One of the foremost arguments against horror movies is that they desensitize people to real-life violence. There may be some truth to that, but not for me.
While man’s inhumanity to man depresses me, I find the aberrant human mind fascinating. I’ve spent years watching Jason Voorhees go nuts with his machete, but I don’t want to be “entertained” by footage of real-life murder. I watch some crime shows, I read some true crime books and I talk with people who like the remake of April Fool’s Day better than the original. It’s sociological: What makes these wackadoos tick? That may be an unanswerable question, but filmmakers have tried for years to open a window into the serial-murdering mind. While the accuracy and inspiration may vary from movie to movie, there’s no denying that these reel killers are more frightening than Freddy Krueger could ever be, because they’re all real.
“The Butcher of Plainfield” may have inspired more cinematic psycho killers than any other murderer, and with good reason: When police searched his property in connection with the disappearance of a local woman named Bernice Worden, the first thing they found was her body strung up in his barn, gutted like a deer carcass. More horrors waited inside Gein’s farmhouse: He’d been stealing corpses from a local cemetery and… well, literally decorating with viscera. Lampshades, masks and shade pulls made from human skin, skulls used as soup bowls… Gein was judged insane (you think?) and committed to a Wisconsin psychiatric hospital. He died of cancer-related heart failure in 1984.
John Wayne Gacy
During the 1970s, John Wayne Gacy raped and murdered 33 boys and young men, burying most of them in a crawlspace under his house. He also had a family, was active in civil service, and performed at children’s parties as “Pogo the Clown.” After 14 years on death row, Gacy was executed in 1994.
In 1958, 19-year-old Charles Starkweather embarked on a murder spree left ten people dead, including the immediate family of his 15-year-old girlfriend, Caril Ann Fugate. The duo shot and stabbed their way across Nebraska and Wyoming until a police bullet brought Starkweather down. Starkweather was executed in 1959; Fugate, who maintained that Starkweather held her hostage throughout the ordeal, was paroled in 1976.
Homolka and her husband, Paul Bernardo, were convicted iof the rape and murder of two teenage girls; they were also responsible for the rape and death of Karla’s younger sister, Tammy. Bernardo received life in prison, while Homolka struck a plea bargain and served twelve years. Was she truly a battered woman, coerced into abetting her husband? The jury thought so and we have to hope they were right, since she was released in 2005.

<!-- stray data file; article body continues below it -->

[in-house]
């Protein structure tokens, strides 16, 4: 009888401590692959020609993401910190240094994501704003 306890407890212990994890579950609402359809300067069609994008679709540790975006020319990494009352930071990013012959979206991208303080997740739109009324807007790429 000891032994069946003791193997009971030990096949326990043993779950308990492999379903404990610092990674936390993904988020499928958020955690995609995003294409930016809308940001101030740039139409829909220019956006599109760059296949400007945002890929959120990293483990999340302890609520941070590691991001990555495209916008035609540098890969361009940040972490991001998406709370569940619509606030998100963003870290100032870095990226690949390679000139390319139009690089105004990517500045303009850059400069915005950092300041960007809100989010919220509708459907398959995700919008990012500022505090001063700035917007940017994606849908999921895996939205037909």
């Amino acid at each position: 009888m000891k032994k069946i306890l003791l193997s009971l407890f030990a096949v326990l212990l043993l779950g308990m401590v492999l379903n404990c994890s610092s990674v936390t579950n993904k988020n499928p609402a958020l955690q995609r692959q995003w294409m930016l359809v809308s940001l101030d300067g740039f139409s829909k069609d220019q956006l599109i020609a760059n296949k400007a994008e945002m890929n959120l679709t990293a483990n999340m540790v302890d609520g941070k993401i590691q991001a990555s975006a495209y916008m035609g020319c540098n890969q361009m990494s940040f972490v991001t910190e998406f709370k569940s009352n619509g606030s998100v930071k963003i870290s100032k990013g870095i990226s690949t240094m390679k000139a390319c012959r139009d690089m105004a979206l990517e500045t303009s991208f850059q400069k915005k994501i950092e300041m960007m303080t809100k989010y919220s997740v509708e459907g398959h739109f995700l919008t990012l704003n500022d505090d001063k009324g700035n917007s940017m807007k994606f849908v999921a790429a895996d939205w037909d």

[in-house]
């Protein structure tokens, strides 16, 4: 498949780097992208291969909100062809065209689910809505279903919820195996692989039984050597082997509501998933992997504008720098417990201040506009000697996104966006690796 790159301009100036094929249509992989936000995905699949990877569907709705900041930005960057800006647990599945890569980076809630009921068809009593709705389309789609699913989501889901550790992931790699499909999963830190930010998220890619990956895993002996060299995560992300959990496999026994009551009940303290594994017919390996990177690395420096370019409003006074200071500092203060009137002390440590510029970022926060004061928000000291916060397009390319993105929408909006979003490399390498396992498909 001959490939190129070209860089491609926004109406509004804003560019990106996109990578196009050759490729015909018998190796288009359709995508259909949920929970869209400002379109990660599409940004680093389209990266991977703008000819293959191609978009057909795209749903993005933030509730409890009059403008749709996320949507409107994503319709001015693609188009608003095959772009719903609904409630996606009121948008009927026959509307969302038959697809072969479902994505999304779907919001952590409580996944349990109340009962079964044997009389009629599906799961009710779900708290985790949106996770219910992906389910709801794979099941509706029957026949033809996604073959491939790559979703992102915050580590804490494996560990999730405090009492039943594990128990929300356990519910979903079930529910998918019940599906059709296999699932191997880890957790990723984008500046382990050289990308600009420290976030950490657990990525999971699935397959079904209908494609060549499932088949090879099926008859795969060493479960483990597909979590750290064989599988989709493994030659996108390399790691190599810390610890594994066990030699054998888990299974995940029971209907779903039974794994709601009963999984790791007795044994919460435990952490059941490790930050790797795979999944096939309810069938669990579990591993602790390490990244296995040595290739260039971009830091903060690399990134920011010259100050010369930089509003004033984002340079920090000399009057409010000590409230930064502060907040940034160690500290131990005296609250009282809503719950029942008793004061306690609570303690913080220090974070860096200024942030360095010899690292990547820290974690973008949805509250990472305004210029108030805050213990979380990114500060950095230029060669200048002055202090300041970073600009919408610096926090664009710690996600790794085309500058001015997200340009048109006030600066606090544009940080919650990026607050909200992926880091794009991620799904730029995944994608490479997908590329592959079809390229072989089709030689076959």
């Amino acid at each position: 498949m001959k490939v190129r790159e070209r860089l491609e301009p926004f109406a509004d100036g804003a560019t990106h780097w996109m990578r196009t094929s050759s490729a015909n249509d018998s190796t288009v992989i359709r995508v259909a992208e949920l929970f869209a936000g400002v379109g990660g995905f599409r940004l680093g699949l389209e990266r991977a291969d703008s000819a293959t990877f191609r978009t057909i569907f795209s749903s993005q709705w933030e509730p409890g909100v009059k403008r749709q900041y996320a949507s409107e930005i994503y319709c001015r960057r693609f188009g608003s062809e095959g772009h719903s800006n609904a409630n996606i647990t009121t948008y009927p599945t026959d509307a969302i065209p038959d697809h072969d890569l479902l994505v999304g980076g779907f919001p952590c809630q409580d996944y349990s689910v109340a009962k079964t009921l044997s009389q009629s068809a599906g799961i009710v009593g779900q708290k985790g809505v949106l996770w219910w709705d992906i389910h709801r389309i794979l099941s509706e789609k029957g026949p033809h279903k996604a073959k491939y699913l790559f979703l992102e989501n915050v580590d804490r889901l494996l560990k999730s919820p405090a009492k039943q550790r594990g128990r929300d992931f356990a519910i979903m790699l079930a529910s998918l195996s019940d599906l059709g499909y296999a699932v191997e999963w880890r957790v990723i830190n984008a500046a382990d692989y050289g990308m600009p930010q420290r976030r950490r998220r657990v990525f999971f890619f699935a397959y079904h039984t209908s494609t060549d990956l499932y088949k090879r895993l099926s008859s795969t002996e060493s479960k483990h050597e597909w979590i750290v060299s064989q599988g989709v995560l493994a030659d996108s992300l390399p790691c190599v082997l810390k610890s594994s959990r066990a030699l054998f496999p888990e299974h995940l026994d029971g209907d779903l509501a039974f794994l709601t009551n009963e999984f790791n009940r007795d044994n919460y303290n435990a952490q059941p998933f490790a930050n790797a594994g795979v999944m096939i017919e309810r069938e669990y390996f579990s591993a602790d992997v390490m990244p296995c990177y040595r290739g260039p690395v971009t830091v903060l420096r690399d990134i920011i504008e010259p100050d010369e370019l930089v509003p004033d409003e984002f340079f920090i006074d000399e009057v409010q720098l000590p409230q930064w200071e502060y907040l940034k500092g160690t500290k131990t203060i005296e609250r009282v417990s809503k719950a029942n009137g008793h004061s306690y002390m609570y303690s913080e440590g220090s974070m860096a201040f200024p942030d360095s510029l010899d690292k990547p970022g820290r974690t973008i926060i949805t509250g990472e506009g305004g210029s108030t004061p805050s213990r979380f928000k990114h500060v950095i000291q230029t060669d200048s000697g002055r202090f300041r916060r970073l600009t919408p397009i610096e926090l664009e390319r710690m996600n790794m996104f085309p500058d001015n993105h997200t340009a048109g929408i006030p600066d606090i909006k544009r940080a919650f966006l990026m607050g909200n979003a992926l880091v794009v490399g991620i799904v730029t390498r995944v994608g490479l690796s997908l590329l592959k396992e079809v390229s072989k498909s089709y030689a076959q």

Films: Karla (2006)
Rader’s friends and neighbors had no idea that the quiet, unassuming, church-going family man was in fact a vicious serial killer. From 1974 to 1977, he sent letters to the police boasting of his crimes and even coined his own nickname: BTK, for “bind, torture, kill” — his modus operandi. After a years-long hiatus, Rader resurfaced in 2004, and computer forensics led to his arrest a few months later. Rader is currently serving a life term in Kansas for ten murders.
No one knows how many women Ted Bundy killed during the 1970s; some estimates suggest the number of victims might be north of 100, but most put it around 35. Bundy escaped from prisons in both Utah and Colorado; he was finally captured in Florida in 1978. and was executed in the electric chair in 1989.
Henry Lee Lucas
Lucas’s first victim may have been his own mother: In 1960, while they were arguing about whether he was going to move in and care for her, Lucas struck his aging mom in the head and the trauma precipitated a fatal heart attack. Along with his sometime-partner Ottis Toole, Lucas is reported to have killed over 300 people, giving him the dubious honor of being America’s most prolific serial killer. Both were arrested in 1983 and sentenced to death; their sentences were both commuted to life imprisonment. Toole died of liver failure in 1996, while Lucas succumbed to heart failure in 2001.
Films: Henry: Portrait of a Serial KIller (1986), Henry: Portrait of a Serial Killer 2 — Mask of Sanity (1997)
The odor emanating from apartment 213 on North 25th Street in Milwaukee, Wisconsin, led to the discovery of Dahmer’s monstrous acts, which included murder, necrophilia, cannibalism, storing rotting bodies and keeping “souvenirs” from his seventeen victims. Dahmer was handed a life sentence in 1991 but was murdered three years later by a fellow inmate.
The Summer of Love ended abruptly in 1969, when drifter Manson orchestrated the murders of seven people, including actress Sharon Tate. Though his attempts to incite apocalyptic race riots failed, Manson and his “family” had Los Angeles in a panic for months before he and five of his cohorts were arrested. All six received the death penalty; all their sentences were commuted to life imprisonment.
Jack the Ripper
Perhaps the most famous serial killer of all time, “Springheel Jack” terrorized London’s impoverished Whitechapel area for three blood-soaked months in 1888, butchering at least five prostitutes. Jack — a pseudonym chosen by the killer himself — was neither caught nor identified, and his whereabouts after the known murders remain a mystery.
And now excuse me while I go watch Jason Voorhees punch someone’s head off: At least that can’t happen in real life.
A fan of horror movies and scary stuff, Stacie Ponder started her blog Final Girl so she’d have a platform from which she could tell everyone that, say, Friday the 13th, Part 2 rules. She leads a glamorous life, walking on the razor’s edge of danger and intrigue.Read More